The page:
Accu-Chek. 2017. Eating healthy with diabetes. Web page online. Available at: https://www.accu-chek.co.za/eating-well/eating-healthy-diabetes [Accessed 11 March 2020]. American Association of Diabetes Educators. n.d. Healthy coping. Worksheet online. Available at: https://www.diabeteseducator.org/docs/default-source/legacy-docs/_resources/pdf/general/AADE7_healthy_coping.pdf [Accessed 11 March 2020].Association of Diabetes Care and Education Specialists. 2020. Healthy coping. Web page online. Available at: https://www.diabeteseducator.org/living-with-diabetes/aade7-self-care-behaviors/healthy-coping [Accessed 11 March 2020].Castro, MR. 2017. Diabetes and depression: coping with the two conditions. Mayo Clinic. 25 July. Available at: https://www.mayoclinic.org/diseases-conditions/diabetes/expert-answers/diabetes-and-depression/faq-20057904 [Accessed 11 March 2020].Felman, A. 2019. How does diabetes affect mood and relationships? Medical news today. 24 May. Article online. Available at: https://www.medicalnewstoday.com/articles/317458 [Accessed 11 March 2020].Mayo Clinic. 2019. DIabetes diet: create your healthy-eating plan. 19 February. Available at: https://www.mayoclinic.org/diseases-conditions/diabetes/in-depth/diabetes-diet/art-20044295 [Accessed 11 March 2020]. Spritzler, F. 2017. The 16 best foods to control diabetes. Healthline. 3 June. Article online. Available at: https://www.healthline.com/nutrition/16-best-foods-for-diabetics [Accessed 11 March 2020].Telfer, J. 2017. Exercise for diabetes control. Dlife. 31 March. Available at:https://dlife.com/exercise-diabetes-control/ [Accessed 11 March 2020].Wheeler, T. 2019. The best exercises if you have diabetes. WebMD. 6 May. Available at: https://www.webmd.com/diabetes/ss/slideshow-exercises-diabetes [Accessed 11 March 2020].Woolston, C. 2020. Diabetes: coping with the diagnosis. HealthDay. 1 January. Available at: https://consumer.healthday.com/encyclopedia/diabetes-13/diabetes-management-news-180/diabetes-coping-with-the-diagnosis-643980.html [Accessed 11 March 2020].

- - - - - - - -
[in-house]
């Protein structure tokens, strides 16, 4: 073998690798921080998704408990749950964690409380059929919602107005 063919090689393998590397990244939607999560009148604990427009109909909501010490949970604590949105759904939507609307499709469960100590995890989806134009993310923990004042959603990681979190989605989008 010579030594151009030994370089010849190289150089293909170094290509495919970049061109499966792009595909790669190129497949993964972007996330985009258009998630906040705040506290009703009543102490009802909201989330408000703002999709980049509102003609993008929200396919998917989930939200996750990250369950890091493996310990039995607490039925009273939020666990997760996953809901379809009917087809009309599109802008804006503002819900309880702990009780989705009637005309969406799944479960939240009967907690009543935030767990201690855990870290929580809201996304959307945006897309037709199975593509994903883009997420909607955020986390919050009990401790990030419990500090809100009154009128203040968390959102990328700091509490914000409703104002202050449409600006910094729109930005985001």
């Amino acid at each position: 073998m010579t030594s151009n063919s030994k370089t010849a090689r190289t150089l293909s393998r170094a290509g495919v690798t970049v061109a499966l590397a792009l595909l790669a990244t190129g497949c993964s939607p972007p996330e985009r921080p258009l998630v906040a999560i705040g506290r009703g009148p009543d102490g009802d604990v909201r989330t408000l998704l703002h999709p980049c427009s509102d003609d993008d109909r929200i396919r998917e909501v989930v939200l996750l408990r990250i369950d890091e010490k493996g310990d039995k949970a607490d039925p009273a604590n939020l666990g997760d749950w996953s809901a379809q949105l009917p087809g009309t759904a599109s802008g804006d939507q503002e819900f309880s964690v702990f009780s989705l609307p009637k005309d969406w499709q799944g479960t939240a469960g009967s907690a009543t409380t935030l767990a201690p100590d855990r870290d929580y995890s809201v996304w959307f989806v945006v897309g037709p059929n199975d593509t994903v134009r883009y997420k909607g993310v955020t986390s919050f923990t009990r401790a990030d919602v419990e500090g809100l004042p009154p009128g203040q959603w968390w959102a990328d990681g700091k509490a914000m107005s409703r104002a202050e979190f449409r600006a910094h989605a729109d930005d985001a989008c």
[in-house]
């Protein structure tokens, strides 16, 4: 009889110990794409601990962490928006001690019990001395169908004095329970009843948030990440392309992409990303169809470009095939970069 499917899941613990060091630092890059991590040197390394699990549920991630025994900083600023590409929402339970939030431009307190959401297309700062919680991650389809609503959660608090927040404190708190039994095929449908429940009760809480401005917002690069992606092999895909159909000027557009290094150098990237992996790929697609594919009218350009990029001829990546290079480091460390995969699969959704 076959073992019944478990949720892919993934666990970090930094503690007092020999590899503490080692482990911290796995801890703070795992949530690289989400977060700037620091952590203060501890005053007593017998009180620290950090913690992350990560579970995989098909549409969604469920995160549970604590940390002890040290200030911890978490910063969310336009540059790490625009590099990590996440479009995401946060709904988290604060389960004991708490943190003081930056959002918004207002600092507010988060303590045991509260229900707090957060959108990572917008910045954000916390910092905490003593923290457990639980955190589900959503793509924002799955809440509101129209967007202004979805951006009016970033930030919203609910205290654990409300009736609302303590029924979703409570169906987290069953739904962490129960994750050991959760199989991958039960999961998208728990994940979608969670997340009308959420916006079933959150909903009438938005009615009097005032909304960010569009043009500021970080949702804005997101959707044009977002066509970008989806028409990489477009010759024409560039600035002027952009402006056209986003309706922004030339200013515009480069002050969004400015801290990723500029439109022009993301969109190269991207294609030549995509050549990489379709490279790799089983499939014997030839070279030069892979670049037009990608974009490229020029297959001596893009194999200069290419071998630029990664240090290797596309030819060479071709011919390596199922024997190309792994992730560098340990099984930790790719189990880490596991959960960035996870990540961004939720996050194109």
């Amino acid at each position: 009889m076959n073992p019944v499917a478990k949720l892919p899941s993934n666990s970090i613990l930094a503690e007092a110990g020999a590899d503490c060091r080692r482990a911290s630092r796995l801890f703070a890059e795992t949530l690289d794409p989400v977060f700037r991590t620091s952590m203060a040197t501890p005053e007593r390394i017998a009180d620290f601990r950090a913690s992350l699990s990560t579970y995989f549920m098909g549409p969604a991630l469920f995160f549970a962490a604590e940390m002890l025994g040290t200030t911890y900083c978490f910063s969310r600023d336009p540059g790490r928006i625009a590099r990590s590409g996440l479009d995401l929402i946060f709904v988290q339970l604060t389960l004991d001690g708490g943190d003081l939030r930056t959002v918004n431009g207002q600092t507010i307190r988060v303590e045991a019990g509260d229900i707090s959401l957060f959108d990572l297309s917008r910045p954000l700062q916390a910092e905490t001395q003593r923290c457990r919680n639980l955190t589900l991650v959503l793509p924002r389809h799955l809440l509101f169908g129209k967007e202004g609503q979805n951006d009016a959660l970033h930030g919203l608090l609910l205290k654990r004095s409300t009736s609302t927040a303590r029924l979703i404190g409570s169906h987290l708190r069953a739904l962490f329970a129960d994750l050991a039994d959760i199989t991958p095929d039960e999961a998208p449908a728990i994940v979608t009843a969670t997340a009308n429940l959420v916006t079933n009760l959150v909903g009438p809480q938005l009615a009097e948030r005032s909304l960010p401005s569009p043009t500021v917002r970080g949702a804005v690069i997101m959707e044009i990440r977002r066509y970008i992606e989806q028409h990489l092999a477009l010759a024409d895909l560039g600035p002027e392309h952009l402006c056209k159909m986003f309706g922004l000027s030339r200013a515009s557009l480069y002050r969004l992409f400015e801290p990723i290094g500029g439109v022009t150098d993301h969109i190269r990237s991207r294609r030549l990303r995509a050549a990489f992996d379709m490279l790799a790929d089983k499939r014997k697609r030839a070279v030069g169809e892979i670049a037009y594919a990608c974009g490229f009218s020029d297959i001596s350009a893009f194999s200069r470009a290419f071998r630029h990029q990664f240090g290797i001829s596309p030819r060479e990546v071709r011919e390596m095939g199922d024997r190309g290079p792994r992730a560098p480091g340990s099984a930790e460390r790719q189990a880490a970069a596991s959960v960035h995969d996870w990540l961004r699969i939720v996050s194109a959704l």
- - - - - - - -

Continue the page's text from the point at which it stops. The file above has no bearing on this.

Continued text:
We all have questions.
Below are some of the answers to the most common questions that you need to know.
Which is worse – Type 1 or Type 2 Diabetes?